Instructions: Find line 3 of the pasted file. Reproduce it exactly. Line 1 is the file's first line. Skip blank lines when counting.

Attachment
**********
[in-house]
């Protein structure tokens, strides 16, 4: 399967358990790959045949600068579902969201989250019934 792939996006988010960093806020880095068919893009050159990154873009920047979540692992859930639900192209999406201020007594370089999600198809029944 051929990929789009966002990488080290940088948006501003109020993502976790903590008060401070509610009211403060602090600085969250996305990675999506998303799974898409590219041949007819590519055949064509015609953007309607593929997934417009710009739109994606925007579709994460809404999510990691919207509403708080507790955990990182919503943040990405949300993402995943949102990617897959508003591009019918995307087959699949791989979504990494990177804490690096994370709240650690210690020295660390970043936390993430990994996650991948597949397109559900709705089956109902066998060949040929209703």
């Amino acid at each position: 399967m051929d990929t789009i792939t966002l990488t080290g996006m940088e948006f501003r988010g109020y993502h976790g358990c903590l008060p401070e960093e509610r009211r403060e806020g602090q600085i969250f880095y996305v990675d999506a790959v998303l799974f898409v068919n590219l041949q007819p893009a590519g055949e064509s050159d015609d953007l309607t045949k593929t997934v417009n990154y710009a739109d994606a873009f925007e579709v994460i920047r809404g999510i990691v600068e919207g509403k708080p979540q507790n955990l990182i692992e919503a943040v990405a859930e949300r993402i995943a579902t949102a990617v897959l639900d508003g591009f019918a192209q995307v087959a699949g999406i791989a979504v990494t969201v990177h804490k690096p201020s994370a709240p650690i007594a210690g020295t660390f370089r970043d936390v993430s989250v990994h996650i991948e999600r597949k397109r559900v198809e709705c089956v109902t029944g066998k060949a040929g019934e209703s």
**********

């Amino acid at each position: 399967m051929d990929t789009i792939t966002l990488t080290g996006m940088e948006f501003r988010g109020y993502h976790g358990c903590l008060p401070e960093e509610r009211r403060e806020g602090q600085i969250f880095y996305v990675d999506a790959v998303l799974f898409v068919n590219l041949q007819p893009a590519g055949e064509s050159d015609d953007l309607t045949k593929t997934v417009n990154y710009a739109d994606a873009f925007e579709v994460i920047r809404g999510i990691v600068e919207g509403k708080p979540q507790n955990l990182i692992e919503a943040v990405a859930e949300r993402i995943a579902t949102a990617v897959l639900d508003g591009f019918a192209q995307v087959a699949g999406i791989a979504v990494t969201v990177h804490k690096p201020s994370a709240p650690i007594a210690g020295t660390f370089r970043d936390v993430s989250v990994h996650i991948e999600r597949k397109r559900v198809e709705c089956v109902t029944g066998k060949a040929g019934e209703s």